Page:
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Amazon Patches New World to Solve "Dying RTX 3090" Dilemma

Marketing image for Amazon's new world MMORPG
(Image credit: Amazon)

According to a Tweet from Amazon's New World dev team, New World will be receiving a patch today that will cap FPS in the menu screen to prevent more RTX 3090's from dying due to "overutilization" of the GPU.

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This whole situation started yesterday when Amazon's new MMO, New World, went into its open beta phase, inviting more players to test the game. As new players began running the game, some users with RTX 3090's reported that their cards were dying from leaving the game running inside the menu screen.

As it turns out, the issue stemmed from the game's menu system not having a frame rate limiter, and allowing the GPUs to run at thousands upon thousands of frames per second. It's likely that the game was somehow "over-utilizing" the graphics card in a way that overloaded the VRM and power delivery system.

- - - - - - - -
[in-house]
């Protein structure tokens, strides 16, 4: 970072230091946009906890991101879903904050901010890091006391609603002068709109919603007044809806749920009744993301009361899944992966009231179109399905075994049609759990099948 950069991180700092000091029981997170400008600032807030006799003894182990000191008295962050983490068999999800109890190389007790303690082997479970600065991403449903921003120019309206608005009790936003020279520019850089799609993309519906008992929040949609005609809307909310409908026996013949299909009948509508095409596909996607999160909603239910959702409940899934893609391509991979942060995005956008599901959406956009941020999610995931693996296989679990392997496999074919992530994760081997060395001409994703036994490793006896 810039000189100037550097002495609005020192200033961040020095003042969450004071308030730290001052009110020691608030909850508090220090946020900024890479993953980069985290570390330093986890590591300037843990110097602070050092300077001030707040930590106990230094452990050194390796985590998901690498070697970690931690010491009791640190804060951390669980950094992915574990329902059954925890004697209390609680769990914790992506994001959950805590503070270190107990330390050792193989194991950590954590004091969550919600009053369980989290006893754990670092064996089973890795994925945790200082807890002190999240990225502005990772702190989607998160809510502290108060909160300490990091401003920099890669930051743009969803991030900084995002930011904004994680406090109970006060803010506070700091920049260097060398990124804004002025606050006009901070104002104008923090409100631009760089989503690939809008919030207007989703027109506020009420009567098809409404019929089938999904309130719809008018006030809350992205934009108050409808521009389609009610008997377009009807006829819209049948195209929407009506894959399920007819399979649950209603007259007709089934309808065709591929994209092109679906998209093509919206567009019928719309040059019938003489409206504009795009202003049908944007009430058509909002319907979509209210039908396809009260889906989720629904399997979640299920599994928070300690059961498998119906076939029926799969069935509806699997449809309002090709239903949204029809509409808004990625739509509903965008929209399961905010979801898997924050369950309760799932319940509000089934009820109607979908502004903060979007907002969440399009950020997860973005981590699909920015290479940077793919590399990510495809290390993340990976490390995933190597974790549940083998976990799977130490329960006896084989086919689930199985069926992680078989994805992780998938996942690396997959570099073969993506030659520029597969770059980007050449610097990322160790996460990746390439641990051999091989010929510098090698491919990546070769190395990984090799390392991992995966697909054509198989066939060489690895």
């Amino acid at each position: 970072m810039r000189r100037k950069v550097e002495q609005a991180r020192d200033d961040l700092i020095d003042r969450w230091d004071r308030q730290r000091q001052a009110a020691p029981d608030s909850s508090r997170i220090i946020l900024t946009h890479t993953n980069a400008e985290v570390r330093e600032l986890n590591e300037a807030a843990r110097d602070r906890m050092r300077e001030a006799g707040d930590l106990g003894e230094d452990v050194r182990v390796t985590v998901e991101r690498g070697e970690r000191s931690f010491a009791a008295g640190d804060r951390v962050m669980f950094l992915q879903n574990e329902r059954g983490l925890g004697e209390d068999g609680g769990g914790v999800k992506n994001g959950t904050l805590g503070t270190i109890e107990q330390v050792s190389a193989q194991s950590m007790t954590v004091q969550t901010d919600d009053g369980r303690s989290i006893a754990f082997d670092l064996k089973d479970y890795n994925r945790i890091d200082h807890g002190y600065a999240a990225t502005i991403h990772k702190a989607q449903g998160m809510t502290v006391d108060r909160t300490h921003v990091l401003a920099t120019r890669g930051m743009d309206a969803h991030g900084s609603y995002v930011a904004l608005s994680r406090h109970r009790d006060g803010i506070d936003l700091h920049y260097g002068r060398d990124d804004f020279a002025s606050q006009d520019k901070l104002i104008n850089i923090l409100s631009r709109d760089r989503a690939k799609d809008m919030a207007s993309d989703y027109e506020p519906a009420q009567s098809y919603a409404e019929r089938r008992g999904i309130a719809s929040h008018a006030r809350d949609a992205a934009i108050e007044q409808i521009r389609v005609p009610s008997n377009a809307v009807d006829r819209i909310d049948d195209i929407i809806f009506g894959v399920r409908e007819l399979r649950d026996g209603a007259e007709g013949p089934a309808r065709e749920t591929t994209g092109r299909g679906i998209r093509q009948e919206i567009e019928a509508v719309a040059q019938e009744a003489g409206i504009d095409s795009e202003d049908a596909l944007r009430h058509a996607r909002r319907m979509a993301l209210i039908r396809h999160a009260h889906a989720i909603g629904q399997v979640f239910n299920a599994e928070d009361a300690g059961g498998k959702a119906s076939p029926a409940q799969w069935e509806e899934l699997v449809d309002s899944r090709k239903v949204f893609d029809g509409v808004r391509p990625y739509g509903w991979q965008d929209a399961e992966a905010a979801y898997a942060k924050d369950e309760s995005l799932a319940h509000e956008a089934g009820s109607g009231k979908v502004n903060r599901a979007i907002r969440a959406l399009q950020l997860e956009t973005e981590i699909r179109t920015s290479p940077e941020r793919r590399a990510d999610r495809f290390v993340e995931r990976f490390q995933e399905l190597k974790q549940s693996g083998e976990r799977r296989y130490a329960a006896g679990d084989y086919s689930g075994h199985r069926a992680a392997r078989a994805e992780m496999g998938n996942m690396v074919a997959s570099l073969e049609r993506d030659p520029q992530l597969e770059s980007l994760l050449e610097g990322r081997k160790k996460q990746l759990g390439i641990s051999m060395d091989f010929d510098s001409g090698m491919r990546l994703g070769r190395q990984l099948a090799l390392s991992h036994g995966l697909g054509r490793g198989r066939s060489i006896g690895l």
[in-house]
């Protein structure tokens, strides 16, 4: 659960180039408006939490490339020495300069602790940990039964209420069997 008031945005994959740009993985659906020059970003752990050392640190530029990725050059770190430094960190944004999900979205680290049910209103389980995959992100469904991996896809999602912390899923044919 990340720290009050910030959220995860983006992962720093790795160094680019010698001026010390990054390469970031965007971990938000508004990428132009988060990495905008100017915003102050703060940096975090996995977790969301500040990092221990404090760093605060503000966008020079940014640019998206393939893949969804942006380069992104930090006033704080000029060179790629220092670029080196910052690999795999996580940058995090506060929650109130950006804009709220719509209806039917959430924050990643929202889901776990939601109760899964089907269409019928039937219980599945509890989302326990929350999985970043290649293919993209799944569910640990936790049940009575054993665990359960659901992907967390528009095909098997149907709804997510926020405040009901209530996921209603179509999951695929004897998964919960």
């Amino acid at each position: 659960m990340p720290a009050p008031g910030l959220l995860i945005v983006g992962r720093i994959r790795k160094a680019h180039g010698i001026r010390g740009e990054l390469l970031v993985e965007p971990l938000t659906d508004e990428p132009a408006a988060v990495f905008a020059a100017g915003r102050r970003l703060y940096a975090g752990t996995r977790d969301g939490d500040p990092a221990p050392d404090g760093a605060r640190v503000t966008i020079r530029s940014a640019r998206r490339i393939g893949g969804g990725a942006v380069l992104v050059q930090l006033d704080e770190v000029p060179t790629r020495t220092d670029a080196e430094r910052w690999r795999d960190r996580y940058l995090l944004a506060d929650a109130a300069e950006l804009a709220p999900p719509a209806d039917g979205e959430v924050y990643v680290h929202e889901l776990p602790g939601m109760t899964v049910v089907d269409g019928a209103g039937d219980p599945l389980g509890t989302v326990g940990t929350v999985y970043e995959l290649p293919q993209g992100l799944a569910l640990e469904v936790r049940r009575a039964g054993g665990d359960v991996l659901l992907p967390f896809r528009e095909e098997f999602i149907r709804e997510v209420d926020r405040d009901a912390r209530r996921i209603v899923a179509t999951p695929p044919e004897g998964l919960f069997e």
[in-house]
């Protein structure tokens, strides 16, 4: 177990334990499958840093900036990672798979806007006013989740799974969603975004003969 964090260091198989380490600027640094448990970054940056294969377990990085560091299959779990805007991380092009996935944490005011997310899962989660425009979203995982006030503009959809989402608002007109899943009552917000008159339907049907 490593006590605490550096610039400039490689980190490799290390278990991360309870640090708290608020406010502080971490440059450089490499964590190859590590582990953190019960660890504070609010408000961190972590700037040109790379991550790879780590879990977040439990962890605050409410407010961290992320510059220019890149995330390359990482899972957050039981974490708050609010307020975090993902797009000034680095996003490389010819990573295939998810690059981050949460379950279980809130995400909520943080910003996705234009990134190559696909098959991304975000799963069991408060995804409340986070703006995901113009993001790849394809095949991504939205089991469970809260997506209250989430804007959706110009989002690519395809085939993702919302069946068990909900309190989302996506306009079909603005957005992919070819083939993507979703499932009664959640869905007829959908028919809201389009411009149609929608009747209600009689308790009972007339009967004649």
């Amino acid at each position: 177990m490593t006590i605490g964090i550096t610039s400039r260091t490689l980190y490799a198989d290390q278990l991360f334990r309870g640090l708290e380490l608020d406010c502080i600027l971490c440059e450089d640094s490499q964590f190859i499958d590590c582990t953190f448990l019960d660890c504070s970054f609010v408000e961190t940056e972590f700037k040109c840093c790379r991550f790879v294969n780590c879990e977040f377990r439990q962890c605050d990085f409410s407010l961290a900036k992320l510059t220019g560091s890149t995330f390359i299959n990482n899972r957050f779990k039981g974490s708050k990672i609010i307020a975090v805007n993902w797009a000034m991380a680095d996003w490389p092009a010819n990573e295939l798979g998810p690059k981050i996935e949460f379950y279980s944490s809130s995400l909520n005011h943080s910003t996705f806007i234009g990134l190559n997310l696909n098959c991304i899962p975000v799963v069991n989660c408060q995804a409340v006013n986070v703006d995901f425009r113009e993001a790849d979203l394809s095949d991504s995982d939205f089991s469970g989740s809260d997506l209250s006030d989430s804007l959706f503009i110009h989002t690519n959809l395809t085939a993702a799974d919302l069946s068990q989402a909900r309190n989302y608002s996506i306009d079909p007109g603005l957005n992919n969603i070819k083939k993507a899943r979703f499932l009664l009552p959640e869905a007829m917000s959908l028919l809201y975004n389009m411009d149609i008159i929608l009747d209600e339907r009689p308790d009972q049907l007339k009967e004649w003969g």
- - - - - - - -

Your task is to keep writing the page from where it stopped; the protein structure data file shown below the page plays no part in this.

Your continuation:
This new patch for New World will enforce a frame rate cap in the menu system that will reduce the graphics card's workload, which should help prevent further RTX 3090 deaths.

We still aren't completely aware of how the game can kill an RTX 3090 simply by running at thousands of frames per second. There are many other games that are capable of running at thousands of FPS in the menu without causing GPU damage at all.

It seems like the developers are puzzled too. "We have seen no indication of widespread issues with 3090's, either in the beta or during our many months of alpha testing," they wrote in their tweet addressing the hardware failures.

At least for now, New World's developers seem to have the situation under control with the new frame rate limiter, which they hope will prevent further RTX 3090 deaths.

  • gargoylenest
    shouldnt it be Nvidia's job to work solving this issue?
    Reply
  • Yuka
    gargoylenest said:
    shouldnt it be Nvidia's job to work solving this issue?